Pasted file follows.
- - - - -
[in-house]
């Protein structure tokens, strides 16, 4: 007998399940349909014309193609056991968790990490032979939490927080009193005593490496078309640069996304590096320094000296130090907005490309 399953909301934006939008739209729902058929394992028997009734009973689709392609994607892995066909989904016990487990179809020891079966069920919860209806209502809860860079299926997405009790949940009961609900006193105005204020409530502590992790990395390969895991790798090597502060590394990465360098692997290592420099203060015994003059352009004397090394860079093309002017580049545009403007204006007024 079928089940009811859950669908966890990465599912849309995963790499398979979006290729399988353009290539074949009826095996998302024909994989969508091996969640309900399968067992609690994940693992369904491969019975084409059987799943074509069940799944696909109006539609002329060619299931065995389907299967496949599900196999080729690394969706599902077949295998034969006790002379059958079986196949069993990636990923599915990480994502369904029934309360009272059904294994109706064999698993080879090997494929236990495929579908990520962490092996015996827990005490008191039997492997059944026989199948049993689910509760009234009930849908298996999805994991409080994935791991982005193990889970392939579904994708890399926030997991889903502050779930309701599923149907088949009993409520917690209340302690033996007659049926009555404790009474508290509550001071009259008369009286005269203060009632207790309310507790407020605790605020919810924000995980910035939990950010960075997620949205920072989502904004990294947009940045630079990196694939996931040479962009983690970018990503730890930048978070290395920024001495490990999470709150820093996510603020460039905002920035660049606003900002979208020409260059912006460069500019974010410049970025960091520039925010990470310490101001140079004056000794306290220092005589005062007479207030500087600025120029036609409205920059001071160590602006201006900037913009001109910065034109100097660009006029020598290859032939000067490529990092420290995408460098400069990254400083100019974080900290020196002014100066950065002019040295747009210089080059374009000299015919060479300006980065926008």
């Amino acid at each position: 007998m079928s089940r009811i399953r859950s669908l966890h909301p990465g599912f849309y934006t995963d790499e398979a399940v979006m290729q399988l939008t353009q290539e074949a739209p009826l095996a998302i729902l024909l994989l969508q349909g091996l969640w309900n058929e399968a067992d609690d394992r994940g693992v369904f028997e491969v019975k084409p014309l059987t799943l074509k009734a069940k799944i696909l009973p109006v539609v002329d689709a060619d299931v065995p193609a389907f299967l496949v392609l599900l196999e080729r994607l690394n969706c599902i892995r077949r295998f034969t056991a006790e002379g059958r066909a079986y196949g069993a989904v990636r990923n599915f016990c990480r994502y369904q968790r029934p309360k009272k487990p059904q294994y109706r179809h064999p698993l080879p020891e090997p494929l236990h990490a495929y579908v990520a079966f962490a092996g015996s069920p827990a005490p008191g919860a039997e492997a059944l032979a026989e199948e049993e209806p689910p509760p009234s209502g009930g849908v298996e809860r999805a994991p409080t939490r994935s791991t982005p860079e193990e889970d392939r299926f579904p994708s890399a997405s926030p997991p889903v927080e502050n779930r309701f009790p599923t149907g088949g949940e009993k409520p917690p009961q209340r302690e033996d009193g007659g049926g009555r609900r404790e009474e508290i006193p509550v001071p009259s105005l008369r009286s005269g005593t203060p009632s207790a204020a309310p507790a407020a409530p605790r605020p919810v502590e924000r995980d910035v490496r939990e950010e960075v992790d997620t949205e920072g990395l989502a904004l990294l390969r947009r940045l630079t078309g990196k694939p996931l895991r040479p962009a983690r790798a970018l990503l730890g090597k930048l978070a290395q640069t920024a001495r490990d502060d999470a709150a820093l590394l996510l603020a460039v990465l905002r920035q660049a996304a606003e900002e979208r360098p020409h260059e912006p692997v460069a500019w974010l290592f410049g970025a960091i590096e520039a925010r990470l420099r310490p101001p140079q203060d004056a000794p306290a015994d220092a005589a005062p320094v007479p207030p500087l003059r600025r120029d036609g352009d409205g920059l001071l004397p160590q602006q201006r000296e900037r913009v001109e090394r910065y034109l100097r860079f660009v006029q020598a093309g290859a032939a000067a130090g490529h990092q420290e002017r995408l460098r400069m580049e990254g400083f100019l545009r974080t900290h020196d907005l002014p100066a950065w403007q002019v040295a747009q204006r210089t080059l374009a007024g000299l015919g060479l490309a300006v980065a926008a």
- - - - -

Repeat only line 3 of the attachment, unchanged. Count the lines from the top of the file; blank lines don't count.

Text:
């Amino acid at each position: 007998m079928s089940r009811i399953r859950s669908l966890h909301p990465g599912f849309y934006t995963d790499e398979a399940v979006m290729q399988l939008t353009q290539e074949a739209p009826l095996a998302i729902l024909l994989l969508q349909g091996l969640w309900n058929e399968a067992d609690d394992r994940g693992v369904f028997e491969v019975k084409p014309l059987t799943l074509k009734a069940k799944i696909l009973p109006v539609v002329d689709a060619d299931v065995p193609a389907f299967l496949v392609l599900l196999e080729r994607l690394n969706c599902i892995r077949r295998f034969t056991a006790e002379g059958r066909a079986y196949g069993a989904v990636r990923n599915f016990c990480r994502y369904q968790r029934p309360k009272k487990p059904q294994y109706r179809h064999p698993l080879p020891e090997p494929l236990h990490a495929y579908v990520a079966f962490a092996g015996s069920p827990a005490p008191g919860a039997e492997a059944l032979a026989e199948e049993e209806p689910p509760p009234s209502g009930g849908v298996e809860r999805a994991p409080t939490r994935s791991t982005p860079e193990e889970d392939r299926f579904p994708s890399a997405s926030p997991p889903v927080e502050n779930r309701f009790p599923t149907g088949g949940e009993k409520p917690p009961q209340r302690e033996d009193g007659g049926g009555r609900r404790e009474e508290i006193p509550v001071p009259s105005l008369r009286s005269g005593t203060p009632s207790a204020a309310p507790a407020a409530p605790r605020p919810v502590e924000r995980d910035v490496r939990e950010e960075v992790d997620t949205e920072g990395l989502a904004l990294l390969r947009r940045l630079t078309g990196k694939p996931l895991r040479p962009a983690r790798a970018l990503l730890g090597k930048l978070a290395q640069t920024a001495r490990d502060d999470a709150a820093l590394l996510l603020a460039v990465l905002r920035q660049a996304a606003e900002e979208r360098p020409h260059e912006p692997v460069a500019w974010l290592f410049g970025a960091i590096e520039a925010r990470l420099r310490p101001p140079q203060d004056a000794p306290a015994d220092a005589a005062p320094v007479p207030p500087l003059r600025r120029d036609g352009d409205g920059l001071l004397p160590q602006q201006r000296e900037r913009v001109e090394r910065y034109l100097r860079f660009v006029q020598a093309g290859a032939a000067a130090g490529h990092q420290e002017r995408l460098r400069m580049e990254g400083f100019l545009r974080t900290h020196d907005l002014p100066a950065w403007q002019v040295a747009q204006r210089t080059l374009a007024g000299l015919g060479l490309a300006v980065a926008a």